“Hard work is a choice that anyone can make. But many would rather make excuses. Their lives are substandard because they’ve chosen the path of least resistance.” Easily one of the most interesting and controversial professional bodybuilders and powerlifters in the industry today, Matt Kroc’s strength might be record-breaking but not even that could overshadow his decision to come out as a transgender female in July 2015. Changing his name from Matthew Raymond Kroczaleski to Janae Marie, Kroc took the bodybuilding world by storm after years of wowing audiences and stunning his fiercest competitors as one of the strongest men in the industry.
Growing up in a dilapidated trailer nestled in a rural, conservative area of Michigan where he and his brothers lived in extreme poverty throughout the 1970s, Kroc’s childhood was anything but pleasant with his father often turning to alcohol and drugs to ease the pain of his misfortune. With little to do and nothing to afford in the neighborhood, Kroc discovered weightlifting when he was six years old after picking up a set of weights from Sears. He dedicated himself to his new hobby and eventually worked up to 100 reps with a 10-pound dumbbell before he built his own workout bench using cement blocks at eight years old. Filling up milk jugs with sand and balancing them on a long stick, he had his own barbell and bench by the time he was nine.
Weight training quickly became an escape from both his life at home and his mixed feelings over his own sexuality. “Lifting weights was a pleasant escape,” Kroc told Muscle and Fitness magazine. “Dad was stringy and unathletic and by nature, I was too, but training changed all that, and every rep took me further away from [my dad and his habits].”
After high school, Kroc joined the United States Marines where his size and commitment made him the perfect recruit as he served from 1991 to 1995 and earned exceptional reviews that made him a shoe-in for the presidential security team under President Bill Clinton. Gaining immeasurable experience traveling the world with the Marines and the United Nations, it was during this time when Kroc discovered powerlifting and entered his first competition. As expected, his strength continued to pay off as he created his own dumbbell row exercise known as “Kroc Rows” that he debuted in a training video where he did 25 reps with 225-pound dumbbells. At the height of his career, he did the same exercise with 300-pound dumbbells for 13 reps.
Competing in the 2002 USA Powerlifting Nationals shortly after graduating from Ferris State University, Kroc lost the competition but his determination to win skyrocketed when he moved to London, Ohio where he trained with other prominent powerlifters like Jim Wendler, Dave Tate, Johnnie O. Jackson, Branch Warren and Mountain Dog John Meadows. Despite his personal life in complete disarray after his marriage to Patty Stoll in 1996, Kroc knew the gym wouldn’t let him down and buried himself in training and competing shortly before returning to school to become a pharmacist.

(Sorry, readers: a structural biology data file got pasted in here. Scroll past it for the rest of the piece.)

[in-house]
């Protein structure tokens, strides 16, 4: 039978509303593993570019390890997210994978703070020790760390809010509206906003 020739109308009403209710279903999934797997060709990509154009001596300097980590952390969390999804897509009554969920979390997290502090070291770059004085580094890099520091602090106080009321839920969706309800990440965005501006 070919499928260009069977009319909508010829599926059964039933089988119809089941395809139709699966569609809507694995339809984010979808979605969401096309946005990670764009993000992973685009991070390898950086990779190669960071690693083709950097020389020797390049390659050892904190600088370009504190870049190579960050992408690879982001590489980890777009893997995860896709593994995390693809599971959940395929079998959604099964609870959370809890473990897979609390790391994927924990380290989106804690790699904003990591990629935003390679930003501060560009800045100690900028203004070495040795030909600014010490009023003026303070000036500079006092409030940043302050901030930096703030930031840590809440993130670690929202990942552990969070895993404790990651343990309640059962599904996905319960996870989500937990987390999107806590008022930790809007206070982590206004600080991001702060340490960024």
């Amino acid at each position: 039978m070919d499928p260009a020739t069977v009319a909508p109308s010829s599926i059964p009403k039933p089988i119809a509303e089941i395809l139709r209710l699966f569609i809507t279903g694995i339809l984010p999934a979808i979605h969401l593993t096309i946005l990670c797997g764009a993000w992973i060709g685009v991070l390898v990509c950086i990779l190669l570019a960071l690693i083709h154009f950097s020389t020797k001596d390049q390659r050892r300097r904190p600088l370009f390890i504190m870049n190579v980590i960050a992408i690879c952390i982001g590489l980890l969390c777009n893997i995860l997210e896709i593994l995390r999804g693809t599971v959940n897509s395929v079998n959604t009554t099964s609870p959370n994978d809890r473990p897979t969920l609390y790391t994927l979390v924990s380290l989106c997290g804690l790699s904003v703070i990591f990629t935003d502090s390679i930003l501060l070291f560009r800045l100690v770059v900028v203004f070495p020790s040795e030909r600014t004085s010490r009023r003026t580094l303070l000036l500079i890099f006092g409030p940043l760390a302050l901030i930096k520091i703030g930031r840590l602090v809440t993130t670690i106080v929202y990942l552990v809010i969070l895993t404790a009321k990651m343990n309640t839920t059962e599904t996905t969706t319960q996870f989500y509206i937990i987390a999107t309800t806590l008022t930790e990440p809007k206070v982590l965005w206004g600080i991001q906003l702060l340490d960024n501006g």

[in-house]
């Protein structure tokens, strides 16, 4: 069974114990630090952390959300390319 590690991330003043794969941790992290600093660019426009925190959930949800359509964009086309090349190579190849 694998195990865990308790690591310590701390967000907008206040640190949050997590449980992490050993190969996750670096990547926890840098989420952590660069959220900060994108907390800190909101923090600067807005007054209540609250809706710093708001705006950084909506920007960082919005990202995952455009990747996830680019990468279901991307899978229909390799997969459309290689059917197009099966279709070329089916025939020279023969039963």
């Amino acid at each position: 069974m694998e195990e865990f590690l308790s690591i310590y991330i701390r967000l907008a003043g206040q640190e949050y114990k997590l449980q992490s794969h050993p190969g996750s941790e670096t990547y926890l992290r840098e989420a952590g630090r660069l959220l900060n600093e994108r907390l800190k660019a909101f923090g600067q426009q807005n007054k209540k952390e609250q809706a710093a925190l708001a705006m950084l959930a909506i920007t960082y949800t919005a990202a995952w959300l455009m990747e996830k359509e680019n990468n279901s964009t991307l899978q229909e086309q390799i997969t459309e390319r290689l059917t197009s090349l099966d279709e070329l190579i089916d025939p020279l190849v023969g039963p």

Before making his bodybuilding debut, Kroc was diagnosed with testicular cancer in 2004 and first toyed with the idea of coming out as transgender. However, he put his feelings aside and competed in the 2006 Arnold Classic where he was named the WPO Powerlifting Middle Weight Champion. Once again burying his emotions with every rep, he reached the height of his career in 2009 when he set a new world record for male powerlifting after he bench-pressed 738 pounds, back-squatted 1,003 pounds, and deadlifted 810 pounds for a combined 2,551 pounds. Praised as his greatest career achievement, it earned him sponsorship deals with MuscleTech and EliteFTS before powerlifter Shawn Frankl beat his record the following year with a 2,715-pound lift.
With the record out of reach, Kroc shifted his focus to bodybuilding and qualified with the National Physique Committee shortly before winning his first competition at the 2010 NPC Michigan State Bodybuilding Championships in the heavyweight division. Despite most powerlifters failing to find success as bodybuilders, Kroc proved everyone wrong with his first competition before finally letting the world in on a big secret of his own.
A decade after coming out to her family—her mother, brothers, wife and sons—and a lifetime of identifying publicly as an “alpha male” and the “manliest of men,” Kroc came out in July 2015 as transgender and gender fluid. “It’s been this burden I’ve carried that’s been so heavy,” Kroc told Muscle and Fitness. “Having to hide a huge part of who you are—that’s a horrible thing for anyone to bear. I always describe it as feeling broken, like a freak or unlovable… I would drive to work with tears running down my face, then get to work like everything was OK. I did that for years.”
Now living as both male and female (male when he trains at the gym and female when she works as a pharmacist at a Walgreens in Canton, Michigan), Kroc continues to struggle with balancing the needs of both genders as they fight for control over her body. Although she mostly identifies as a female, she’s not keen on the idea of sexual reassignment surgery. In fact, after her first two rounds of hormones, Kroc lost so much muscle that she stopped the treatments altogether. Why? The former record-breaking strongman was terrified that she would no longer be able to protect herself.
Caught in between her passion for powerlifting and her dreams of womanhood, the 44-year-old Kroc has a few regrets. “It’s funny,” she said. “Whenever I see pictures of Matt, I always thought he looked so small. Whenever I see Janae, I think I look huge. I wish I had come to terms with this earlier in life. I’d look a lot better.”